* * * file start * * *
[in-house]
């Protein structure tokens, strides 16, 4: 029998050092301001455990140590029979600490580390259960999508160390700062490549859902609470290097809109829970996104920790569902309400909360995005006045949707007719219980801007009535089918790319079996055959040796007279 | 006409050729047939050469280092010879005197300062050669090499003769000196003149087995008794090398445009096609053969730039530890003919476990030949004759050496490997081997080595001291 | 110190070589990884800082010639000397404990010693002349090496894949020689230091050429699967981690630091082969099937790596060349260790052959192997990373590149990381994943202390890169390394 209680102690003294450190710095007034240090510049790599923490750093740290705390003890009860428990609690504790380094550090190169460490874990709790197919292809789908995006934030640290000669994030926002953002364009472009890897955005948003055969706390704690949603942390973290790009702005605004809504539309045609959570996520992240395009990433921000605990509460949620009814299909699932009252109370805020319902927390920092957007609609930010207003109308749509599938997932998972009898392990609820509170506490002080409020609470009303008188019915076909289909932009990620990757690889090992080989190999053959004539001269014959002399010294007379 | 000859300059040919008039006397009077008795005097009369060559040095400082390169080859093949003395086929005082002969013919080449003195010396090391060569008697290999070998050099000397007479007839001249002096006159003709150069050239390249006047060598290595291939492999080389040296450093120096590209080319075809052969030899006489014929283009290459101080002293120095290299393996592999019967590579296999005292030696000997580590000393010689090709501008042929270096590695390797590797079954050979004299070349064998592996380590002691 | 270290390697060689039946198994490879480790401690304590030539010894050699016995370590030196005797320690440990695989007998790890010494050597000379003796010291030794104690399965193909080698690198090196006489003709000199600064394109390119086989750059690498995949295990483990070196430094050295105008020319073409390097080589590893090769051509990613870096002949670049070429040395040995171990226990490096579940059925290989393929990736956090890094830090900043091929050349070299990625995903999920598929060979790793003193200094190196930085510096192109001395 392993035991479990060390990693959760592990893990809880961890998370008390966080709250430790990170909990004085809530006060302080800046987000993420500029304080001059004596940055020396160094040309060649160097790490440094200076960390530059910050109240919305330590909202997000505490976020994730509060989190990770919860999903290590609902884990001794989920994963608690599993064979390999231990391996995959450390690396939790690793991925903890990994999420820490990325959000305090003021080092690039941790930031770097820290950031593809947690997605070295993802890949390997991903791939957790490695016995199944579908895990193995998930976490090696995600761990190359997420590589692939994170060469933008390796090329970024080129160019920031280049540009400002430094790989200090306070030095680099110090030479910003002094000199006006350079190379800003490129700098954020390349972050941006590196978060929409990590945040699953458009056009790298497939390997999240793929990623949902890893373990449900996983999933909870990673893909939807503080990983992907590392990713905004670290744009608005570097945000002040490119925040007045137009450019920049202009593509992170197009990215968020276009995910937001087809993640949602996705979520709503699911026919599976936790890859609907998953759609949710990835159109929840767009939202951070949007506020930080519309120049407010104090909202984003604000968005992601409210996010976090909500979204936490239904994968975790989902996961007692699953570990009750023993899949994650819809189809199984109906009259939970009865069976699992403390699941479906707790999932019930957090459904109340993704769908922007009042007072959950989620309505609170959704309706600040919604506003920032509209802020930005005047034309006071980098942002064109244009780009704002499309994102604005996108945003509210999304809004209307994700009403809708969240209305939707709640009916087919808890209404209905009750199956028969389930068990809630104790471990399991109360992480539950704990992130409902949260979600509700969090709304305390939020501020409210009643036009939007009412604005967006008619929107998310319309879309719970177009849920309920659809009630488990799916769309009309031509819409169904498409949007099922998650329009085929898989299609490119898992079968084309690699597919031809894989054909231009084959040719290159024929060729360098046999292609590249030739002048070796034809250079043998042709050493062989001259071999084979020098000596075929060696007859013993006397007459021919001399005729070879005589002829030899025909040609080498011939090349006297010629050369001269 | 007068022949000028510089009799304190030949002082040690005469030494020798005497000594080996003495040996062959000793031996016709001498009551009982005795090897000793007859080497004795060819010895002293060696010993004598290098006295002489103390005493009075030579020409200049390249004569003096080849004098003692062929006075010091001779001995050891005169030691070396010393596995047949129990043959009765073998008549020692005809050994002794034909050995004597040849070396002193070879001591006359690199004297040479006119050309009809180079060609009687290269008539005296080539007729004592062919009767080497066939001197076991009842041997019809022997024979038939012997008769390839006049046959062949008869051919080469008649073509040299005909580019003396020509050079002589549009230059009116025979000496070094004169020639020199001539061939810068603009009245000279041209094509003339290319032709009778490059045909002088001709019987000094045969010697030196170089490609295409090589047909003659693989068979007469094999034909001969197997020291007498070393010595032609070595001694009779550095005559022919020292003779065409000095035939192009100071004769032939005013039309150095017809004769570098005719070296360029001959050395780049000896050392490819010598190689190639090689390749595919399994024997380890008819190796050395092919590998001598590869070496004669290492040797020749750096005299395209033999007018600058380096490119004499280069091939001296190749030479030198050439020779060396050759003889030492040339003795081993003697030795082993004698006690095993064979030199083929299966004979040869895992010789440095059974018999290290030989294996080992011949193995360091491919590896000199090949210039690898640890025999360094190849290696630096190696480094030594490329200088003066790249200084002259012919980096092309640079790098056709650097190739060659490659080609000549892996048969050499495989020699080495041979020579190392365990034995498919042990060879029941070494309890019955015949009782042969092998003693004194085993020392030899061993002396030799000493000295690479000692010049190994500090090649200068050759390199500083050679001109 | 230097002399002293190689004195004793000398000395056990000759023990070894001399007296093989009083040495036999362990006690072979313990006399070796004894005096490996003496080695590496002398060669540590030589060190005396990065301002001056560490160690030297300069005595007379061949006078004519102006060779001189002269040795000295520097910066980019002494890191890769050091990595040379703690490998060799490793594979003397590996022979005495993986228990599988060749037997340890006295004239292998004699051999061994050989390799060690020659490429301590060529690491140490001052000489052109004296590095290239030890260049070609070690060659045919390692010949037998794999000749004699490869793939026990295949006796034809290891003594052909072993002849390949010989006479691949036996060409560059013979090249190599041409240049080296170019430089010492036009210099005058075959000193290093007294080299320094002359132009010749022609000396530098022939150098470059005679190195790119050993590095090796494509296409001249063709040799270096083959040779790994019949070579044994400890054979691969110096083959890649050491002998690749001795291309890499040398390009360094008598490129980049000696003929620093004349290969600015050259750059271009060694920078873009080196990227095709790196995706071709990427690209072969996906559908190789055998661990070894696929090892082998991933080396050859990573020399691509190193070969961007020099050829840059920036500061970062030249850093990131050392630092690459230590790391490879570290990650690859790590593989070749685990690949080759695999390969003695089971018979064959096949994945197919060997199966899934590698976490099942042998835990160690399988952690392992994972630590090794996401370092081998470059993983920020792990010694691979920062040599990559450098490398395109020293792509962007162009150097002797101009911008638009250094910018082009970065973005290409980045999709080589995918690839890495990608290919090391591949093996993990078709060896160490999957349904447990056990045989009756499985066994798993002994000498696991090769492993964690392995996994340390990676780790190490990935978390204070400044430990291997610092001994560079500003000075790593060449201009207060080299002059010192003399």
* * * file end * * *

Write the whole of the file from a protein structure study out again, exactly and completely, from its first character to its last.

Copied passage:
[in-house]
């Protein structure tokens, strides 16, 4: 029998050092301001455990140590029979600490580390259960999508160390700062490549859902609470290097809109829970996104920790569902309400909360995005006045949707007719219980801007009535089918790319079996055959040796007279 | 006409050729047939050469280092010879005197300062050669090499003769000196003149087995008794090398445009096609053969730039530890003919476990030949004759050496490997081997080595001291 | 110190070589990884800082010639000397404990010693002349090496894949020689230091050429699967981690630091082969099937790596060349260790052959192997990373590149990381994943202390890169390394 209680102690003294450190710095007034240090510049790599923490750093740290705390003890009860428990609690504790380094550090190169460490874990709790197919292809789908995006934030640290000669994030926002953002364009472009890897955005948003055969706390704690949603942390973290790009702005605004809504539309045609959570996520992240395009990433921000605990509460949620009814299909699932009252109370805020319902927390920092957007609609930010207003109308749509599938997932998972009898392990609820509170506490002080409020609470009303008188019915076909289909932009990620990757690889090992080989190999053959004539001269014959002399010294007379 | 000859300059040919008039006397009077008795005097009369060559040095400082390169080859093949003395086929005082002969013919080449003195010396090391060569008697290999070998050099000397007479007839001249002096006159003709150069050239390249006047060598290595291939492999080389040296450093120096590209080319075809052969030899006489014929283009290459101080002293120095290299393996592999019967590579296999005292030696000997580590000393010689090709501008042929270096590695390797590797079954050979004299070349064998592996380590002691 | 270290390697060689039946198994490879480790401690304590030539010894050699016995370590030196005797320690440990695989007998790890010494050597000379003796010291030794104690399965193909080698690198090196006489003709000199600064394109390119086989750059690498995949295990483990070196430094050295105008020319073409390097080589590893090769051509990613870096002949670049070429040395040995171990226990490096579940059925290989393929990736956090890094830090900043091929050349070299990625995903999920598929060979790793003193200094190196930085510096192109001395 392993035991479990060390990693959760592990893990809880961890998370008390966080709250430790990170909990004085809530006060302080800046987000993420500029304080001059004596940055020396160094040309060649160097790490440094200076960390530059910050109240919305330590909202997000505490976020994730509060989190990770919860999903290590609902884990001794989920994963608690599993064979390999231990391996995959450390690396939790690793991925903890990994999420820490990325959000305090003021080092690039941790930031770097820290950031593809947690997605070295993802890949390997991903791939957790490695016995199944579908895990193995998930976490090696995600761990190359997420590589692939994170060469933008390796090329970024080129160019920031280049540009400002430094790989200090306070030095680099110090030479910003002094000199006006350079190379800003490129700098954020390349972050941006590196978060929409990590945040699953458009056009790298497939390997999240793929990623949902890893373990449900996983999933909870990673893909939807503080990983992907590392990713905004670290744009608005570097945000002040490119925040007045137009450019920049202009593509992170197009990215968020276009995910937001087809993640949602996705979520709503699911026919599976936790890859609907998953759609949710990835159109929840767009939202951070949007506020930080519309120049407010104090909202984003604000968005992601409210996010976090909500979204936490239904994968975790989902996961007692699953570990009750023993899949994650819809189809199984109906009259939970009865069976699992403390699941479906707790999932019930957090459904109340993704769908922007009042007072959950989620309505609170959704309706600040919604506003920032509209802020930005005047034309006071980098942002064109244009780009704002499309994102604005996108945003509210999304809004209307994700009403809708969240209305939707709640009916087919808890209404209905009750199956028969389930068990809630104790471990399991109360992480539950704990992130409902949260979600509700969090709304305390939020501020409210009643036009939007009412604005967006008619929107998310319309879309719970177009849920309920659809009630488990799916769309009309031509819409169904498409949007099922998650329009085929898989299609490119898992079968084309690699597919031809894989054909231009084959040719290159024929060729360098046999292609590249030739002048070796034809250079043998042709050493062989001259071999084979020098000596075929060696007859013993006397007459021919001399005729070879005589002829030899025909040609080498011939090349006297010629050369001269 | 007068022949000028510089009799304190030949002082040690005469030494020798005497000594080996003495040996062959000793031996016709001498009551009982005795090897000793007859080497004795060819010895002293060696010993004598290098006295002489103390005493009075030579020409200049390249004569003096080849004098003692062929006075010091001779001995050891005169030691070396010393596995047949129990043959009765073998008549020692005809050994002794034909050995004597040849070396002193070879001591006359690199004297040479006119050309009809180079060609009687290269008539005296080539007729004592062919009767080497066939001197076991009842041997019809022997024979038939012997008769390839006049046959062949008869051919080469008649073509040299005909580019003396020509050079002589549009230059009116025979000496070094004169020639020199001539061939810068603009009245000279041209094509003339290319032709009778490059045909002088001709019987000094045969010697030196170089490609295409090589047909003659693989068979007469094999034909001969197997020291007498070393010595032609070595001694009779550095005559022919020292003779065409000095035939192009100071004769032939005013039309150095017809004769570098005719070296360029001959050395780049000896050392490819010598190689190639090689390749595919399994024997380890008819190796050395092919590998001598590869070496004669290492040797020749750096005299395209033999007018600058380096490119004499280069091939001296190749030479030198050439020779060396050759003889030492040339003795081993003697030795082993004698006690095993064979030199083929299966004979040869895992010789440095059974018999290290030989294996080992011949193995360091491919590896000199090949210039690898640890025999360094190849290696630096190696480094030594490329200088003066790249200084002259012919980096092309640079790098056709650097190739060659490659080609000549892996048969050499495989020699080495041979020579190392365990034995498919042990060879029941070494309890019955015949009782042969092998003693004194085993020392030899061993002396030799000493000295690479000692010049190994500090090649200068050759390199500083050679001109 | 230097002399002293190689004195004793000398000395056990000759023990070894001399007296093989009083040495036999362990006690072979313990006399070796004894005096490996003496080695590496002398060669540590030589060190005396990065301002001056560490160690030297300069005595007379061949006078004519102006060779001189002269040795000295520097910066980019002494890191890769050091990595040379703690490998060799490793594979003397590996022979005495993986228990599988060749037997340890006295004239292998004699051999061994050989390799060690020659490429301590060529690491140490001052000489052109004296590095290239030890260049070609070690060659045919390692010949037998794999000749004699490869793939026990295949006796034809290891003594052909072993002849390949010989006479691949036996060409560059013979090249190599041409240049080296170019430089010492036009210099005058075959000193290093007294080299320094002359132009010749022609000396530098022939150098470059005679190195790119050993590095090796494509296409001249063709040799270096083959040779790994019949070579044994400890054979691969110096083959890649050491002998690749001795291309890499040398390009360094008598490129980049000696003929620093004349290969600015050259750059271009060694920078873009080196990227095709790196995706071709990427690209072969996906559908190789055998661990070894696929090892082998991933080396050859990573020399691509190193070969961007020099050829840059920036500061970062030249850093990131050392630092690459230590790391490879570290990650690859790590593989070749685990690949080759695999390969003695089971018979064959096949994945197919060997199966899934590698976490099942042998835990160690399988952690392992994972630590090794996401370092081998470059993983920020792990010694691979920062040599990559450098490398395109020293792509962007162009150097002797101009911008638009250094910018082009970065973005290409980045999709080589995918690839890495990608290919090391591949093996993990078709060896160490999957349904447990056990045989009756499985066994798993002994000498696991090769492993964690392995996994340390990676780790190490990935978390204070400044430990291997610092001994560079500003000075790593060449201009207060080299002059010192003399």